Gnathian Situla

Object Details


Gnathian Situla


Attributed to the Workshop of the Konnakis Painter (Greek (Gnathia), active about 375 - 350 B.C.)


Greek (South Italian, Apulian)


Apulia, South Italy, Europe (Place created)


about 350 B.C.




21.9 cm (8 5/8 in.)

Credit Line:

Gift of Barbara and Lawrence Fleischman

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Vase-painters working in the Greek colonies in South Italy frequently showed scenes of theatrical performances. Phlyax plays, popular in the 300s and 200s B.C., were farces parodying the heroes and themes of mythology or the comic elements of everyday life. The term phlyax, which is used for both the play and the costumed actors, probably derives from the Greek verb "to swell" and finds its meaning in the actors' costumes. They wore a mask, tights, a padded tunic, and a large artificial phallus; any other garments necessary for the role were worn over this.

This Gnathian ware situla depicts a phlyax moving to the right along a dotted ground line while looking back over his shoulder. The economical scene makes it impossible to know what play is shown, but the figure is meant to be an African.

As well as decorating vases in the red-figure technique, Apulian vase-painters created a type of pottery that scholars call Gnathian ware. In this technique, artisans glazed the entire surface of the vase black, then painted on the figures in added colors. This type of pottery began around 360 B.C. and was very popular in the period from about 350 to 325 B.C.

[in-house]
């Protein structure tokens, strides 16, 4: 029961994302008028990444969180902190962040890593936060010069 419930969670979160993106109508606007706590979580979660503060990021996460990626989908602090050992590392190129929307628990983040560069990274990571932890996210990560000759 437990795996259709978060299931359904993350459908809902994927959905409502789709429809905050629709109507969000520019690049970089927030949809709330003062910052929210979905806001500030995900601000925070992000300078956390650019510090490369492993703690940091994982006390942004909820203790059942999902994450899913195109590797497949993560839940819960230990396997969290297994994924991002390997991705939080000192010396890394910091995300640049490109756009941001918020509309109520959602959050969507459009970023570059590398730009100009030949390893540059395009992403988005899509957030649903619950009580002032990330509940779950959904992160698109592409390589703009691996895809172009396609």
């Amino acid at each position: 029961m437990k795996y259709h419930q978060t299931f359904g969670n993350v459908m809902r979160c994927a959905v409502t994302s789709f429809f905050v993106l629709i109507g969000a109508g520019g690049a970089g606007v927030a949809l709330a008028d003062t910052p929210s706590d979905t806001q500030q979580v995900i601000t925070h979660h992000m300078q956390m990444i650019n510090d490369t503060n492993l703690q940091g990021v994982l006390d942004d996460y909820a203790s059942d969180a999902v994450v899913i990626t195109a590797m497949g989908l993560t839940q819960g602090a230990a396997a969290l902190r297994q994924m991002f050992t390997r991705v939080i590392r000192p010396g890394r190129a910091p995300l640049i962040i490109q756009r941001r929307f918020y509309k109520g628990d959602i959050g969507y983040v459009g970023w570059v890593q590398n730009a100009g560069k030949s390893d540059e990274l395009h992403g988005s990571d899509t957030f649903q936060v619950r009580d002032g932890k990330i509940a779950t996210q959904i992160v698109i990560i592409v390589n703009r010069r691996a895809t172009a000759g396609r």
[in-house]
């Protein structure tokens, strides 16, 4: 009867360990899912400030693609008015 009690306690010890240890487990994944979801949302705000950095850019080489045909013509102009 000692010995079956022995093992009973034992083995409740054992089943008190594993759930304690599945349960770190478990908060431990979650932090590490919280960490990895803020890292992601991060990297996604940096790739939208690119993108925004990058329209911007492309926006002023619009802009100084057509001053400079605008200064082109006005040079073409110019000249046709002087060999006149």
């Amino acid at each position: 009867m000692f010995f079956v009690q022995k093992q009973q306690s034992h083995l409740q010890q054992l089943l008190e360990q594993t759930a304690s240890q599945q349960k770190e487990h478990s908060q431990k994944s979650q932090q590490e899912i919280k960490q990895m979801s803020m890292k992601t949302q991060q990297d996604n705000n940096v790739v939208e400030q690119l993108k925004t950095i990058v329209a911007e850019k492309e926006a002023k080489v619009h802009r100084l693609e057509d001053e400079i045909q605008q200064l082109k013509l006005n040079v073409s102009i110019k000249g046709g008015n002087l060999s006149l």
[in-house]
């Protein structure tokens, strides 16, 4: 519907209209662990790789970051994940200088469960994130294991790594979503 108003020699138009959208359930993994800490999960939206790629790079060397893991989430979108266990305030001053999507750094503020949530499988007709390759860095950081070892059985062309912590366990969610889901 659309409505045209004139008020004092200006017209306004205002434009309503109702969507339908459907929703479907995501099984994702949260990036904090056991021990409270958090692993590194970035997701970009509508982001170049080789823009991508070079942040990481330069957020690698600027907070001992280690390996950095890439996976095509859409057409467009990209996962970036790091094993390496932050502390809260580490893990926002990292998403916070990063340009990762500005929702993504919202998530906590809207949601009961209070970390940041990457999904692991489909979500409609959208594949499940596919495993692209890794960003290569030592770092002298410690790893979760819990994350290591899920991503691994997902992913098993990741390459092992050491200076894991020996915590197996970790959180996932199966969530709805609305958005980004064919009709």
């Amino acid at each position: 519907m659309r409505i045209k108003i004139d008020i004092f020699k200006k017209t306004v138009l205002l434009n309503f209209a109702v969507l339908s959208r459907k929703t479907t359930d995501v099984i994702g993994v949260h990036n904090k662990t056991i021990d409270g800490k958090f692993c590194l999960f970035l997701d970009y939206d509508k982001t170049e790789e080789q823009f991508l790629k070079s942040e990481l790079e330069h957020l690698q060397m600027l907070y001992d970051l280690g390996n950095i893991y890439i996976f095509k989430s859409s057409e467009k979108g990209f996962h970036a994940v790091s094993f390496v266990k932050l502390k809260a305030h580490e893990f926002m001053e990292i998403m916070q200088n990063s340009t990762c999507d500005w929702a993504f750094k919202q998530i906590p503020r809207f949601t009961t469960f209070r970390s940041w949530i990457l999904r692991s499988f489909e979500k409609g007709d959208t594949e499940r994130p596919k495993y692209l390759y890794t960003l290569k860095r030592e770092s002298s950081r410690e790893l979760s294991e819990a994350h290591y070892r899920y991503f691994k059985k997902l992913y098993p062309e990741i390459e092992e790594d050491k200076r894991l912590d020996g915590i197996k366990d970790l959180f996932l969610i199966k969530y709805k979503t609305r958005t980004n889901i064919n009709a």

- 1989

Fritz Bürki & Son (Zurich, Switzerland), sold to Barbara and Lawrence Fleischman, 1989.

1989 - 1996

Barbara Fleischman


and Lawrence Fleischman, American, 1925 - 1997 (New York, New York), donated to the J. Paul Getty Museum, 1996.

A Passion for Antiquities: Ancient Art from the Collection of Barbara and Lawrence Fleischman (October 13, 1994 to April 23, 1995)
  • The J. Paul Getty Museum (Malibu), October 13, 1994 to January 15, 1995
  • The Cleveland Museum of Art (Cleveland), February 14 to April 23, 1995
Ancient Art from the Permanent Collection (March 16, 1999 to May 23, 2004)
  • The J. Paul Getty Museum at the Getty Center (Los Angeles), March 16, 1999 to May 23, 2004

True, Marion, and Kenneth Hamma, eds. A Passion For Antiquities. Ancient Art from the Collection of Barbara and Lawrence Fleischman, exh. cat. (Malibu: The J. Paul Getty Museum, 1994), pp. 142-44, cat. no. 63.

"Museum Acquisitions Between July 1, 1996, and June 30, 1998." The Report of the J. Paul Getty Trust (1997-98), p. 68.

Spivey, Nigel and Squire, Michael. Panorama of the Classical World (Los Angeles: Getty Publications, 2004), p. 260, fig. 411.

Hughes, Alan. Performing Greek Comedy (Cambridge: Cambridge University Press, 2012), p.xi, 132, 136, 193, figs. 33, 37, 48, p. 132.

Oakley, John H. The Greek Vase: Art of the Storyteller (Los Angeles: The J. Paul Getty Museum, 2013), p. 129, fig. 33.